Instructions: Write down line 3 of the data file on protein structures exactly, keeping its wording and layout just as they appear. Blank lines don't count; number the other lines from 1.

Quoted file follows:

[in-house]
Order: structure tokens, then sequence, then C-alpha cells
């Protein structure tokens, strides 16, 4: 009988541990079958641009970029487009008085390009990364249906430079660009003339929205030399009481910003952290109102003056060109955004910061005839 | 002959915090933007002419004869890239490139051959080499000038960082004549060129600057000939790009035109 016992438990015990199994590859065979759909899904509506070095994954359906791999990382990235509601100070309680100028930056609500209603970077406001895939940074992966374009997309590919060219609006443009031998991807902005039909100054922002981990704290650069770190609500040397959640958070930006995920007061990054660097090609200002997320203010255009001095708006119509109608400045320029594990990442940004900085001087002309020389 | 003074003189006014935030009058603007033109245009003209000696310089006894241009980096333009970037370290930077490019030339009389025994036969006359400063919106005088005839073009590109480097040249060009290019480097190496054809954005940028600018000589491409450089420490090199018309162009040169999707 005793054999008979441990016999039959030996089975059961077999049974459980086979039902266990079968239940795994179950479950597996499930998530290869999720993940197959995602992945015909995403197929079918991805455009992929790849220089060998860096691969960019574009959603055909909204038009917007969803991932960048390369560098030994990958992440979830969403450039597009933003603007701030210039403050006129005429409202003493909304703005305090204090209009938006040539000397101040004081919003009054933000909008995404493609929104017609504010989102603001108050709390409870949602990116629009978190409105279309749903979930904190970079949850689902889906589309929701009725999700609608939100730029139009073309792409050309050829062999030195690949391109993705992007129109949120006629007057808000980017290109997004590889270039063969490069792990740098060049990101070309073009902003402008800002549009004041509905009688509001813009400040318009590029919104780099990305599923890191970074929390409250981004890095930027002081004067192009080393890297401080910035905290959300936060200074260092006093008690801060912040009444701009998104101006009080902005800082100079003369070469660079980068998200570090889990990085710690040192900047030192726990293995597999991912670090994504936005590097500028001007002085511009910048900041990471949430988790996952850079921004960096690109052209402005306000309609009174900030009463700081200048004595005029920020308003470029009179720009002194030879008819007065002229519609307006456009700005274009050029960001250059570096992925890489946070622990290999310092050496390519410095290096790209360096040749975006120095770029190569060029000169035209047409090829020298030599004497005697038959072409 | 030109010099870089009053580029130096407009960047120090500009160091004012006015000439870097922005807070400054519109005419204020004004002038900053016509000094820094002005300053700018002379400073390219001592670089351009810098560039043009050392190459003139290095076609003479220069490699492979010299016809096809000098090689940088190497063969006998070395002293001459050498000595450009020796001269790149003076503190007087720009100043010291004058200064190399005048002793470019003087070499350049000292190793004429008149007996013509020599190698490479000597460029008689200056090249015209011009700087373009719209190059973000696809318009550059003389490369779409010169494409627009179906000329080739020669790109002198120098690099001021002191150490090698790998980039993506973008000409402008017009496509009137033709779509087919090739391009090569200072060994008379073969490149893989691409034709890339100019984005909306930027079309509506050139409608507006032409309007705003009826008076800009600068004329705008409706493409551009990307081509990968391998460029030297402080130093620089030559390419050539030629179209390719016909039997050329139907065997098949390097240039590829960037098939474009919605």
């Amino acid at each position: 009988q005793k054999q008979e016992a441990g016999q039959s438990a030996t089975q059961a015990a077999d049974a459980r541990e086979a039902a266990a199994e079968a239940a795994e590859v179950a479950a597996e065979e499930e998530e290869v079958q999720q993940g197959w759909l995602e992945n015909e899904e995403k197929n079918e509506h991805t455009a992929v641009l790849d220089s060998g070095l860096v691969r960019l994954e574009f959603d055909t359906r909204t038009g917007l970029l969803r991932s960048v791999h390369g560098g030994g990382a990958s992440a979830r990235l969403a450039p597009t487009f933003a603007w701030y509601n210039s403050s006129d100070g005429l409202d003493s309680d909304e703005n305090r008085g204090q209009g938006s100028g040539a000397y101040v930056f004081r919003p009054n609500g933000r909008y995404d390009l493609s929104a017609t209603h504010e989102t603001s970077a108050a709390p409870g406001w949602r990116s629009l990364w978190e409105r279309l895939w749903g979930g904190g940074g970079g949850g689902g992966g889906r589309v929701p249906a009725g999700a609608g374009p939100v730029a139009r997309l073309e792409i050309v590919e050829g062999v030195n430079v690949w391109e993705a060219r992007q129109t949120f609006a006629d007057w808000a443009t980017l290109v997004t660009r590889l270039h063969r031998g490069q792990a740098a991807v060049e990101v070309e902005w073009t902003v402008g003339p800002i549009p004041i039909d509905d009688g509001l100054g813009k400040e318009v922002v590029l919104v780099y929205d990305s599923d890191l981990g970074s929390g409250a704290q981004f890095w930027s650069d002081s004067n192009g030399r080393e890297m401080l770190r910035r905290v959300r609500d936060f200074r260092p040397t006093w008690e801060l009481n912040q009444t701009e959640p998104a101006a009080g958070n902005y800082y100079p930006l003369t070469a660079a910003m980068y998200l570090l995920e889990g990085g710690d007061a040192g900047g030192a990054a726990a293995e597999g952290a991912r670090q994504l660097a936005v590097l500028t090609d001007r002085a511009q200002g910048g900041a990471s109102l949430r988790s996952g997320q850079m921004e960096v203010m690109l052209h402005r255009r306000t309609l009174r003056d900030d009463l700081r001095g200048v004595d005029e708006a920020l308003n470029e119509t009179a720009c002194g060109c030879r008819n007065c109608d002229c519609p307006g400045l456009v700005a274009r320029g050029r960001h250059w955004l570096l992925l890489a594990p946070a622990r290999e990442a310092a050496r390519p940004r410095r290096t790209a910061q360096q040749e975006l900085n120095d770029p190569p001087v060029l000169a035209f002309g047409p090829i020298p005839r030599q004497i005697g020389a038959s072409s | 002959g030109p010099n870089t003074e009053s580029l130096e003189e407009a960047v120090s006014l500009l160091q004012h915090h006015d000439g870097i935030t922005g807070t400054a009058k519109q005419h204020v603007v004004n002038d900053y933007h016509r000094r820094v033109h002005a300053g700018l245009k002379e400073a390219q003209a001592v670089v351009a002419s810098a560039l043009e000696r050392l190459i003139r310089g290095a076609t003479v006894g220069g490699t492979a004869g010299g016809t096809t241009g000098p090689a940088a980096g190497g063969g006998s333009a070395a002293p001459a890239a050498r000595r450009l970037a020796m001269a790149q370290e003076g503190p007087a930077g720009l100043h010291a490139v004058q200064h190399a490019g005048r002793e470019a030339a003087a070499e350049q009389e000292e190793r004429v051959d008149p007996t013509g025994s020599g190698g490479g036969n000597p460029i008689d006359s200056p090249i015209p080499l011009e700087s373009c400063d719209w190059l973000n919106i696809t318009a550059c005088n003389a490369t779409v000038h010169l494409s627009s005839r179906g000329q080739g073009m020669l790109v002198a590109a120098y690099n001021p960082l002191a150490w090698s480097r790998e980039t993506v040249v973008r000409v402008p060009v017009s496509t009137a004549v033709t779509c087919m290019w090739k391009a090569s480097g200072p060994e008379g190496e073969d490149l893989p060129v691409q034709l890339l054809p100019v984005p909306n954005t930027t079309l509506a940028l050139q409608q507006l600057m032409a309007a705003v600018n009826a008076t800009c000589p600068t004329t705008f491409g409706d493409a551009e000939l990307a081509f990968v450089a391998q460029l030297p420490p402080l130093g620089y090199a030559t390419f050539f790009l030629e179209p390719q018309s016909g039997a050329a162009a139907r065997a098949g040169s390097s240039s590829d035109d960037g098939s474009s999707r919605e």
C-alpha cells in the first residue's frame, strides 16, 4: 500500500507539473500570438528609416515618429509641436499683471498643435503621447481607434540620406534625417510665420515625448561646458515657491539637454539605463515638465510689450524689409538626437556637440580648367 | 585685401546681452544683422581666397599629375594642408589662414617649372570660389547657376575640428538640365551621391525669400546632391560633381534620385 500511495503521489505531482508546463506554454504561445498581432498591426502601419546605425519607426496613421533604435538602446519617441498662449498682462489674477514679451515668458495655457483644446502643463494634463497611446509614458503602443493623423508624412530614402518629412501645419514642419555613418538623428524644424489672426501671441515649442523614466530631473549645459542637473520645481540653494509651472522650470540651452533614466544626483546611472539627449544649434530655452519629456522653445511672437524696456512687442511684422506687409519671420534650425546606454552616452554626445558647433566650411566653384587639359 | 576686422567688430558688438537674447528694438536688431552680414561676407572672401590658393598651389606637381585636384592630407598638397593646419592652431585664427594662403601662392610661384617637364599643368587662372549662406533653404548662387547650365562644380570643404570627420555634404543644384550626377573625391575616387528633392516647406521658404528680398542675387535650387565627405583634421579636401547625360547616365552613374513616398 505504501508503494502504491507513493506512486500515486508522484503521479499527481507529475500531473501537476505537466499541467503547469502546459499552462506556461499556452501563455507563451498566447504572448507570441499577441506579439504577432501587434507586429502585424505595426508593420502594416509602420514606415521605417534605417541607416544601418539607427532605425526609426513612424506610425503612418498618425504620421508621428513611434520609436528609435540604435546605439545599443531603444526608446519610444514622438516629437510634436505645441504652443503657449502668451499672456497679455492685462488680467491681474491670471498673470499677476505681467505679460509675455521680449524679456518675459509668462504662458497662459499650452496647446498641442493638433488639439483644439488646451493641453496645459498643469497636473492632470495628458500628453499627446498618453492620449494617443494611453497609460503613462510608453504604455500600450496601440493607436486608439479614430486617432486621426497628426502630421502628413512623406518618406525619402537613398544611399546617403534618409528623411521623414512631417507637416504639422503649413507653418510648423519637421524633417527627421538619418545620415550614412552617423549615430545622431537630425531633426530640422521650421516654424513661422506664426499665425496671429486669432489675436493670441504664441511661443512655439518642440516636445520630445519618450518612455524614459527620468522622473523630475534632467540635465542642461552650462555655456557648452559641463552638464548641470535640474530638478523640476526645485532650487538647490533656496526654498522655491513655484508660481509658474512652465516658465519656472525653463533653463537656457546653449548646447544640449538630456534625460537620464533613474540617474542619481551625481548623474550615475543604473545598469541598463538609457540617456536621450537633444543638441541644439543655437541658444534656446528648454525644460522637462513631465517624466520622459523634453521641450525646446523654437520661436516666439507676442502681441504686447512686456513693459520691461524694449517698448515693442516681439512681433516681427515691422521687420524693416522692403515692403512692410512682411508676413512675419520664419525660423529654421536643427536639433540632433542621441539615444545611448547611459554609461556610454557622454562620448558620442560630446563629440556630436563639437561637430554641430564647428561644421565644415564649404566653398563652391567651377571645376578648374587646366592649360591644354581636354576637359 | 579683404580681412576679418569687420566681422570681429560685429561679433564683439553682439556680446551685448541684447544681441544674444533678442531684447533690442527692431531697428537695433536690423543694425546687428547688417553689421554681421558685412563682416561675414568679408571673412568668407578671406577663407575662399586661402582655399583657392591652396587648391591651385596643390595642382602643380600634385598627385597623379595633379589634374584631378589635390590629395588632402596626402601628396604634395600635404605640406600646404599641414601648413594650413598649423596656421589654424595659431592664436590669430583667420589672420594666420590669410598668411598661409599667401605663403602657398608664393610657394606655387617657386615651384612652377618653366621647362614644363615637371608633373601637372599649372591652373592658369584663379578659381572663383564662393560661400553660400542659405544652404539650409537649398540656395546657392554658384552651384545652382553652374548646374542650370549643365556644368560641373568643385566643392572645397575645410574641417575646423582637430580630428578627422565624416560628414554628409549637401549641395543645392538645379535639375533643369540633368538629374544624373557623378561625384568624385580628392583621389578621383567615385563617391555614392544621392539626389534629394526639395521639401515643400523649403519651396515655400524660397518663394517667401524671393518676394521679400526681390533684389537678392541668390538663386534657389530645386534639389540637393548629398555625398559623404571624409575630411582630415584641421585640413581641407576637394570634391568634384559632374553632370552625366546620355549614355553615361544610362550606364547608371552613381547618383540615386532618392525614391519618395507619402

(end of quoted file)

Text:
């Protein structure tokens, strides 16, 4: 009988541990079958641009970029487009008085390009990364249906430079660009003339929205030399009481910003952290109102003056060109955004910061005839 | 002959915090933007002419004869890239490139051959080499000038960082004549060129600057000939790009035109 016992438990015990199994590859065979759909899904509506070095994954359906791999990382990235509601100070309680100028930056609500209603970077406001895939940074992966374009997309590919060219609006443009031998991807902005039909100054922002981990704290650069770190609500040397959640958070930006995920007061990054660097090609200002997320203010255009001095708006119509109608400045320029594990990442940004900085001087002309020389 | 003074003189006014935030009058603007033109245009003209000696310089006894241009980096333009970037370290930077490019030339009389025994036969006359400063919106005088005839073009590109480097040249060009290019480097190496054809954005940028600018000589491409450089420490090199018309162009040169999707 005793054999008979441990016999039959030996089975059961077999049974459980086979039902266990079968239940795994179950479950597996499930998530290869999720993940197959995602992945015909995403197929079918991805455009992929790849220089060998860096691969960019574009959603055909909204038009917007969803991932960048390369560098030994990958992440979830969403450039597009933003603007701030210039403050006129005429409202003493909304703005305090204090209009938006040539000397101040004081919003009054933000909008995404493609929104017609504010989102603001108050709390409870949602990116629009978190409105279309749903979930904190970079949850689902889906589309929701009725999700609608939100730029139009073309792409050309050829062999030195690949391109993705992007129109949120006629007057808000980017290109997004590889270039063969490069792990740098060049990101070309073009902003402008800002549009004041509905009688509001813009400040318009590029919104780099990305599923890191970074929390409250981004890095930027002081004067192009080393890297401080910035905290959300936060200074260092006093008690801060912040009444701009998104101006009080902005800082100079003369070469660079980068998200570090889990990085710690040192900047030192726990293995597999991912670090994504936005590097500028001007002085511009910048900041990471949430988790996952850079921004960096690109052209402005306000309609009174900030009463700081200048004595005029920020308003470029009179720009002194030879008819007065002229519609307006456009700005274009050029960001250059570096992925890489946070622990290999310092050496390519410095290096790209360096040749975006120095770029190569060029000169035209047409090829020298030599004497005697038959072409 | 030109010099870089009053580029130096407009960047120090500009160091004012006015000439870097922005807070400054519109005419204020004004002038900053016509000094820094002005300053700018002379400073390219001592670089351009810098560039043009050392190459003139290095076609003479220069490699492979010299016809096809000098090689940088190497063969006998070395002293001459050498000595450009020796001269790149003076503190007087720009100043010291004058200064190399005048002793470019003087070499350049000292190793004429008149007996013509020599190698490479000597460029008689200056090249015209011009700087373009719209190059973000696809318009550059003389490369779409010169494409627009179906000329080739020669790109002198120098690099001021002191150490090698790998980039993506973008000409402008017009496509009137033709779509087919090739391009090569200072060994008379073969490149893989691409034709890339100019984005909306930027079309509506050139409608507006032409309007705003009826008076800009600068004329705008409706493409551009990307081509990968391998460029030297402080130093620089030559390419050539030629179209390719016909039997050329139907065997098949390097240039590829960037098939474009919605």